June is my favorite time of year. Not only is summer starting (in the northern hemisphere), but it’s Christmas time for software developers. On June 22nd, the annual Eclipse release train will arrive. And, for the 9th year in a row, the train will arrive on-time and on-budget. While the official release — name Indigo — is not due to arrive for another 10 (business) days, I’m going to use this opportunity to highlight my 10 favorite features of this release. This is becoming somewhat of an annual tradition for me.
The Indigo release contains 62 projects and 46 million line of code. While I do consider myself a jack-of-all-trades when it comes to Eclipse, I unfortunately only use a subset of the projects for my daily work. If I don’t mention your favorite projects (or feature) in this article, please don’t take offence. In fact, why not write your own article?
Number 10 on my top 10 list is Maven integration with Eclipse.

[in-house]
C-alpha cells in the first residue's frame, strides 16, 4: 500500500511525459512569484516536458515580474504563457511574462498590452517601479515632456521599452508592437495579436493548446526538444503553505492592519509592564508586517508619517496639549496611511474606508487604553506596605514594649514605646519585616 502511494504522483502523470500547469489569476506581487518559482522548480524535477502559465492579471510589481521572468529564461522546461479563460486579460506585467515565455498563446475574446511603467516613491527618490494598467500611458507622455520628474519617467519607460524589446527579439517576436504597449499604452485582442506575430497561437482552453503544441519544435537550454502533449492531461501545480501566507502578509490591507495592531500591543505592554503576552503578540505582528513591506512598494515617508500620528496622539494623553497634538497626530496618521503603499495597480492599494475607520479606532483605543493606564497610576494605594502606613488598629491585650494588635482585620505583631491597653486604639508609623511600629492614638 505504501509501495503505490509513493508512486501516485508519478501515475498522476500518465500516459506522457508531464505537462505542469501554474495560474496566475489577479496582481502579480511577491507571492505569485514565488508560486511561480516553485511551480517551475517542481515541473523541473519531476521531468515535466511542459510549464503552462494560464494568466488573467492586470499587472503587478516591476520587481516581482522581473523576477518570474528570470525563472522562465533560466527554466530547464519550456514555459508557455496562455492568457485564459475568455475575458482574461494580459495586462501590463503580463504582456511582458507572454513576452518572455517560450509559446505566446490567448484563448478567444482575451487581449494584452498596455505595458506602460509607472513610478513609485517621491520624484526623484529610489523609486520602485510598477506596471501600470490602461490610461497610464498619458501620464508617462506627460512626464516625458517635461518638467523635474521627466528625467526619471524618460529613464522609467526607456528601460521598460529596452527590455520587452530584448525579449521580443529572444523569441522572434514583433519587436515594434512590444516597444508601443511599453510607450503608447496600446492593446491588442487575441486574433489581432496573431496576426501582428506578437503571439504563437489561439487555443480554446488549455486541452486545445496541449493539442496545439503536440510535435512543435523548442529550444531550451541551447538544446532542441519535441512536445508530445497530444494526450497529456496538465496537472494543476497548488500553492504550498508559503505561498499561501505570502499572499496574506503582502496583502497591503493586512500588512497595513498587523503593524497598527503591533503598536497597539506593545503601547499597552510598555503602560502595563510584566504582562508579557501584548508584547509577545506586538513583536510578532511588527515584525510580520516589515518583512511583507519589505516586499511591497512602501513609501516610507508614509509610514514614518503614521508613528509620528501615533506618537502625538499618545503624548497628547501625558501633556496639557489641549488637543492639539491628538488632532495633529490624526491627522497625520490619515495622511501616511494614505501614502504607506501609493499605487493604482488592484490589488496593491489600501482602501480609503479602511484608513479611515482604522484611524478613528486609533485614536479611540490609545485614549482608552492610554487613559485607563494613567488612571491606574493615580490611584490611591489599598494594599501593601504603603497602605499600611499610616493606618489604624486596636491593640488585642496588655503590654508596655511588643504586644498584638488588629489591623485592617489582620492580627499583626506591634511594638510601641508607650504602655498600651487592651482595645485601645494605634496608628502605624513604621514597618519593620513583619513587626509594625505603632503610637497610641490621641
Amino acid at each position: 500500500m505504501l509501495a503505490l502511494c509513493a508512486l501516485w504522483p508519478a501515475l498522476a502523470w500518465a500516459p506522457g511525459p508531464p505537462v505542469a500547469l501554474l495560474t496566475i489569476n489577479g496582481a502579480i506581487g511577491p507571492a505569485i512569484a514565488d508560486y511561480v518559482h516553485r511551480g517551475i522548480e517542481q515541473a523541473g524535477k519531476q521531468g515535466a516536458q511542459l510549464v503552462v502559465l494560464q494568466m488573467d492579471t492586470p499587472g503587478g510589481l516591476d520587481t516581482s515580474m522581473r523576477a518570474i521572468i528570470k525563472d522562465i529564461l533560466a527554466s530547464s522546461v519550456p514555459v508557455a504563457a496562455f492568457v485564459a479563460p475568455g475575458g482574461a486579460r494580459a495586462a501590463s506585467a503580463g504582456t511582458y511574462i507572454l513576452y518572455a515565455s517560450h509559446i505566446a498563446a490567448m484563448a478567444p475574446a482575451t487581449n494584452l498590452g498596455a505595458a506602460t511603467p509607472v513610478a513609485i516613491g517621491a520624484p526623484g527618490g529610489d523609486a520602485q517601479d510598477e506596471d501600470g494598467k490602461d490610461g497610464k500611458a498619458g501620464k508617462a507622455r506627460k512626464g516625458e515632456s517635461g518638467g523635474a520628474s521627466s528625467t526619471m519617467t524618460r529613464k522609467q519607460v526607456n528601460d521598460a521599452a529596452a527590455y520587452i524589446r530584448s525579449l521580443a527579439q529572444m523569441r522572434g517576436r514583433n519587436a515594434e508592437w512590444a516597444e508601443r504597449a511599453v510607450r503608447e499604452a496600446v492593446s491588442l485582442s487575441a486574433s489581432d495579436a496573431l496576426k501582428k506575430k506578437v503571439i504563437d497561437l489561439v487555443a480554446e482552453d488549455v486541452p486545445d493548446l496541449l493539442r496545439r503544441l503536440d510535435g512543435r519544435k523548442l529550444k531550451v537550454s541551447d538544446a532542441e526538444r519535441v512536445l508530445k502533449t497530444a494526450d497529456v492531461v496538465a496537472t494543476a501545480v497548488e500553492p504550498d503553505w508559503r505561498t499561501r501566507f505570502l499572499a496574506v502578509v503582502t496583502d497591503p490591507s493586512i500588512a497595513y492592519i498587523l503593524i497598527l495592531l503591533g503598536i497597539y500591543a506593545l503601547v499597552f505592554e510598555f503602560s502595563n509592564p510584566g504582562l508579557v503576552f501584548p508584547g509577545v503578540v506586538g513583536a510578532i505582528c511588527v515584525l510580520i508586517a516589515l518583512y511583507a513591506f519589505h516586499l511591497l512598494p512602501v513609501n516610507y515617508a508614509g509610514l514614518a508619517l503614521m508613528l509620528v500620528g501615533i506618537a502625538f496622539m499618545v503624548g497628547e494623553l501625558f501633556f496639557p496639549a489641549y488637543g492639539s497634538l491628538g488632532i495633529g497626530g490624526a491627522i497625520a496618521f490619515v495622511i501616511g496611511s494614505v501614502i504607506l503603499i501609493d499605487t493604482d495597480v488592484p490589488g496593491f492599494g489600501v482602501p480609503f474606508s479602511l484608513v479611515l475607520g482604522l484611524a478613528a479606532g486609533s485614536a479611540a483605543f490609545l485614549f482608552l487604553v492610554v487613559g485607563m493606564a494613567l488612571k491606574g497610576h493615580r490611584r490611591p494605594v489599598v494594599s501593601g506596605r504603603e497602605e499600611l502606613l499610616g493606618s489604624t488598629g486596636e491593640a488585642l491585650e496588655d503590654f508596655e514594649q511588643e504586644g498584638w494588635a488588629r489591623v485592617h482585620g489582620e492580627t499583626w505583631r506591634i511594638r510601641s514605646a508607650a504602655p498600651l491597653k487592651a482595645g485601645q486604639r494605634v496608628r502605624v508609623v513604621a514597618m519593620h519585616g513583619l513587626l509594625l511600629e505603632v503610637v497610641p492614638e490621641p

Developers continually complain about the challenges surrounding release engineering. Custom scripts to ensure test cases run properly. Ant tasks to manipulate file sets and create deployable archives. Source control system to manage binary dependencies. In fact, developers will hack their builds until they work, and never touch them again — with the fear of breaking something.
The goal of the Apache Maven Project is to manage a software project’s build, reporting and documentation from a central piece of information. While Maven has been helping Apache projects for years, for a variety of (technical) reasons, it has gained little traction with Eclipse projects… until now!
The Tycho project is a plugin designed for building OSGi bundles. While Tycho itself is not part of Indigo, it is being used to build projects like JGit and EGit. As well, the m2eclipse project — which brings first class maven integration to the Eclipse IDE — is now an official Eclipse project and available with many of the Eclipse downloads.
M2Eclipse provides POM file editors, tools for materializing maven based projects, and facilities to spin Maven builds from within your IDE. If Maven is your build technology of choice, m2eclipse is for you.
Kudos for the Tycho project go to Igor Fedorenko, Jan Sievers and Tobias Oberlies. For the m2eclipse project, shout-outs go to Benjamin Bentmann, Igor Fedorenko, Jason Van Zyl, Milos Kleint, Matthew Piggott, Pascal Rapicault, Paul Tatavu, Dmitry Platonoff and Richard Gould. Thanks everyone!